It was the equine equivalent of being able to walk and chew gum at the same time.
Except Firenze Fire was sprinting and trying to chew Yaupon — or Yaupon’s bridle, or Yaupon’s rider, Ricardo Santana Jr. — at the same time.
One of the lingering memories of a highly memorable Travers Day on Saturday will be the image of Firenze Fire attempting to savage Yaupon in the Grade I Forego, a rare occurrence of an overly aggressive horse reaching over to bite an opponent at full speed that Firenze Fire, remarkably, has been involved in twice during his 36-race career.
As jockey Jose Ortiz wrestled futilely to get Firenze’s Fire’s head straightened out, Yaupon was able to stay the course through the latter stages of the stretch to win the Forego and elevate himself toward the top of the class among male sprinters in the U.S.
He also came out of the scary incident without a scratch, trainer Steve Asmussen’s assistant Scott Blasi said on Sunday morning.
“No marks or anything,” Blasi told the New York Racing Association. “Luckily, Ricardo was able to continue to encourage him, although he was getting pretty close to the inside rail, which I was more worried about than the horse getting bit. “I think it was a really hard thing for him [Ortiz] to correct.
“The thing about it is those guys are riding hard, so they were going forward, and it’s not like you have the bit in their mouth. They’re trying to persevere, and that’s a hard thing to correct when you’re in that position. I’ve seen pictures of horses being savaged, and I’ve seen horses savage, or try to bite, but I’ve never seen any horse do it for that long. I’ve never seen it go on for that long.”
Despite at least half a dozen bite attempts by Firenze Fire, Yaupon persevered and won by a head.
The Firenze Fire camp believes that the misbehavior probably cost their horse the race, since he had momentum while dueling with Yaupon.
“It was unfortunate, but it was a race that people will be talking about for a while,” owner Ron Lombardi said. “Jose did a tremendous job keeping Firenze Fire in there.
“It happens so rarely, and to have one horse involved in it twice — both the giving and receiving end — is really amazing.”
Lombardi was referring to the fact that Firenze Fire had been the bitten years before he became the biter.
In the 2018 Grade III Gallant Bob at Parx, he was the victim of a savaging attempt by Whereshetoldmeto go. Fiorenze Fire won by a neck.
Trainer Brad Cox, who won Saturday’s Travers with Essential Quality, actually had Whereshetoldmetogo in his barn the season after the savaging incident.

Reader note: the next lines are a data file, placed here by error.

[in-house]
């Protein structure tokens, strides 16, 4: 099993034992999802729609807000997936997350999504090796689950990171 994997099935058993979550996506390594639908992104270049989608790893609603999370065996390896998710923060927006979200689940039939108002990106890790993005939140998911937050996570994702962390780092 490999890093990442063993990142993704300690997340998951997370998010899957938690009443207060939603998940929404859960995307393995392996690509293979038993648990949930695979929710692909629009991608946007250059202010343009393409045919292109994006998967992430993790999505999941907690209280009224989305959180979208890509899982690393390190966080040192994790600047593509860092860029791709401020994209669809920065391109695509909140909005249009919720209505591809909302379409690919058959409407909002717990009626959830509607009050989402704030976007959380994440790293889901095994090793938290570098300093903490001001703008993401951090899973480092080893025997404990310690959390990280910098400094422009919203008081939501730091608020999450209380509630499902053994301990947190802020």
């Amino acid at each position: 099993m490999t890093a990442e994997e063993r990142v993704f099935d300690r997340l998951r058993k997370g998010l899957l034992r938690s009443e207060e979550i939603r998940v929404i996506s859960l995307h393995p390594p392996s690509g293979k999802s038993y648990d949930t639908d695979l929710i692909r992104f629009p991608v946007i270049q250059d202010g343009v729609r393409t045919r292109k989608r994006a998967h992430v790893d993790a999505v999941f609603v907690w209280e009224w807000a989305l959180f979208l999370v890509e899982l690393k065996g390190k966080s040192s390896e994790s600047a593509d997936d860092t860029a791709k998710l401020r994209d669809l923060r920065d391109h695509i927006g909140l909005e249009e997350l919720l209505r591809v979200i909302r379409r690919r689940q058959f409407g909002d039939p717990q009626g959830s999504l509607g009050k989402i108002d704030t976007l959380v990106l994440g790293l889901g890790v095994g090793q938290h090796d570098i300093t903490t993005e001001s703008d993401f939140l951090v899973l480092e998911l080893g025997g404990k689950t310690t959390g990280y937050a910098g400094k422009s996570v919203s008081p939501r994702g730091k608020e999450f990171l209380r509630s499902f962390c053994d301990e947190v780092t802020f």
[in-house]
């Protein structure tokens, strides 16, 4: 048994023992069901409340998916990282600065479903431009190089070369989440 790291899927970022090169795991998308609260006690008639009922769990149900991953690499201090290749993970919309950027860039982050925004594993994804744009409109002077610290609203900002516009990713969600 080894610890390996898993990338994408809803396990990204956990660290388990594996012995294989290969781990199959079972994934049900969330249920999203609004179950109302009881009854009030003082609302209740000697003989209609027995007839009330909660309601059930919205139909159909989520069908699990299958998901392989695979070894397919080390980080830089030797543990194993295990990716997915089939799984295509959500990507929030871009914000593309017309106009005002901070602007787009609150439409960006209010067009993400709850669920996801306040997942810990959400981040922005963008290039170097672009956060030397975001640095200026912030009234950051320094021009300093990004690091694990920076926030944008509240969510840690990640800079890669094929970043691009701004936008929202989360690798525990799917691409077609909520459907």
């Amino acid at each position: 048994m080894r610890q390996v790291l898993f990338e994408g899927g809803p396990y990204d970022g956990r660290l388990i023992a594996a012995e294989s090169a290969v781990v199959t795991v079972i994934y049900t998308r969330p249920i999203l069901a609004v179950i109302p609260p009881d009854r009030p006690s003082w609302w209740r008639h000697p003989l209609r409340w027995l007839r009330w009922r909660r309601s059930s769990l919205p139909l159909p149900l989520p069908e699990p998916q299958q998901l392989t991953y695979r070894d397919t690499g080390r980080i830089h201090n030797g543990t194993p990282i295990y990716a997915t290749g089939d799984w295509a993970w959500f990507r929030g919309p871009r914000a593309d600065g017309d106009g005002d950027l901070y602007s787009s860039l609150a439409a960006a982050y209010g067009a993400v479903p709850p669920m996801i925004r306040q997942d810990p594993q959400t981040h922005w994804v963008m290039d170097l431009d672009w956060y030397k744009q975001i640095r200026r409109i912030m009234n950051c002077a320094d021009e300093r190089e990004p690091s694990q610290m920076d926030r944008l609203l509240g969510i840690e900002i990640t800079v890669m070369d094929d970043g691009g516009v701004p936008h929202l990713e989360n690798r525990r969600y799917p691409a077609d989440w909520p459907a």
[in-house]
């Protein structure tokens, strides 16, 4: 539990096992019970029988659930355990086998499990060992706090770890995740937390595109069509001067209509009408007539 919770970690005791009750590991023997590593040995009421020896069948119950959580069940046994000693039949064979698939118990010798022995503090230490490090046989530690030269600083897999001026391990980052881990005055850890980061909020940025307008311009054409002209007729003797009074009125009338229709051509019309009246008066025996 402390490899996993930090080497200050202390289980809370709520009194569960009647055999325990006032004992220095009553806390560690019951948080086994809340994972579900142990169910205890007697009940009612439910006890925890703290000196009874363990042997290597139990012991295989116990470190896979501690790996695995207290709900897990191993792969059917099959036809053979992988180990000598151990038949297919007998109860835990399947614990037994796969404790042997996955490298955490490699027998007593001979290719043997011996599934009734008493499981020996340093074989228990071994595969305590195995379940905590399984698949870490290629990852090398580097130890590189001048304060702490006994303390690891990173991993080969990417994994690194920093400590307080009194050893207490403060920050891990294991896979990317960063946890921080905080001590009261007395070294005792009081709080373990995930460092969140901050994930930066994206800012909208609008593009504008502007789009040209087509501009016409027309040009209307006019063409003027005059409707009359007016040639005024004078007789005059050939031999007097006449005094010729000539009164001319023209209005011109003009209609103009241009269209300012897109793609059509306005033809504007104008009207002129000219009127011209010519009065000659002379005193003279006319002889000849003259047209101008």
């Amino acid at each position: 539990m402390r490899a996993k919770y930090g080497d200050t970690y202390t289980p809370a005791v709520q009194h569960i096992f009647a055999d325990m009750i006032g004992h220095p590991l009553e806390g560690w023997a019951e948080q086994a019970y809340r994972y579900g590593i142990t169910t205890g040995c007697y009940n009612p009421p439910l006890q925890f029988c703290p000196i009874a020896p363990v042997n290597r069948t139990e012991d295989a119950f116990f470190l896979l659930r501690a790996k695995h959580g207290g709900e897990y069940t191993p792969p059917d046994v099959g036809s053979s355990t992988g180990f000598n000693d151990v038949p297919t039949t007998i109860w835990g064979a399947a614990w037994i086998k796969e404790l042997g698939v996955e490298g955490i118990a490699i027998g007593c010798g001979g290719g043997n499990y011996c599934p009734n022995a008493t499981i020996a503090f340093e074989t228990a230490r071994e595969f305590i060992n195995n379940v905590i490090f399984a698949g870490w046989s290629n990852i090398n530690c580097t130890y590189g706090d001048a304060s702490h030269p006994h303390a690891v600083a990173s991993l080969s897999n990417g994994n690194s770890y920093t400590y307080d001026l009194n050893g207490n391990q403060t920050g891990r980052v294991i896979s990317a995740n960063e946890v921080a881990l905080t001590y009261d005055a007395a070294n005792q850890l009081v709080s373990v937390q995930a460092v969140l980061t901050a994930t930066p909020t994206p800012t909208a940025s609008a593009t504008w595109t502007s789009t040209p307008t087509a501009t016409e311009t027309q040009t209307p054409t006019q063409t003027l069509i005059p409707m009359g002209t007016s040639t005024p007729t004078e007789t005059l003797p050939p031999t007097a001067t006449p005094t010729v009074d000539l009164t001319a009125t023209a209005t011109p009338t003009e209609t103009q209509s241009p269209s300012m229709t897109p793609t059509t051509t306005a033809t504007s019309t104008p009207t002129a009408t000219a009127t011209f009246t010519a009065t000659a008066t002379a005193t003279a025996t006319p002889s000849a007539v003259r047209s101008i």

“You don’t see much of that at all,” Cox said. “He’s [Santana] lucky he didn’t get ripped off the horse. I thought he was going to rip the bridle off. That’s scary.
“I thought the most amazing thing about the whole thing was how he [Firenze Fire] was running and basically stayed the same speed, and to do that for so long. The horse was running with his head out for three or four seconds.”
‘LIFE’ IS BETTER
Yaupon’s victory was followed immediately by his stablemate Jackie’s Warrior’s win in the Grade I H. Allen Jerkens.
The Allen Jerkens marked the return of Life Is Good, who was trainer Bob Baffert’s otp Kentucky Derby contender back in March, but missed the spring and most of the summer due to injury.
Now trained by Todd Pletcher, Life Is Good finished by a neck to Jackie’s Warrior in his first start in almost six months.
“He ran a spectacular race off the layoff,” Pletcher said. “He went really fast and just got nipped by a really good horse.
“We’re kind of surveying all of our options. We’ll give it a little time just to digest the race and assess how he comes out of it. I think he’s versatile enough that there’s a lot of potential options.”
AMERICA’S JOY EUTHANIZED
The unraced 2-year-old filly America’s Joy, a daughter of American Pharoah who was purchased as a yearling for a whopping $8.2 million at Keeneland last September, was euthanized Sunday morning due to catastrophic injuries suffered while breezing on the main track for trainer Todd Pletcher.
According to the New York State Gaming Commission’s Equine Breakdown, Death, Injury and Incident Database, America’s Joy “Sustained sesamoid fracture while breezing/broke neck in fall.”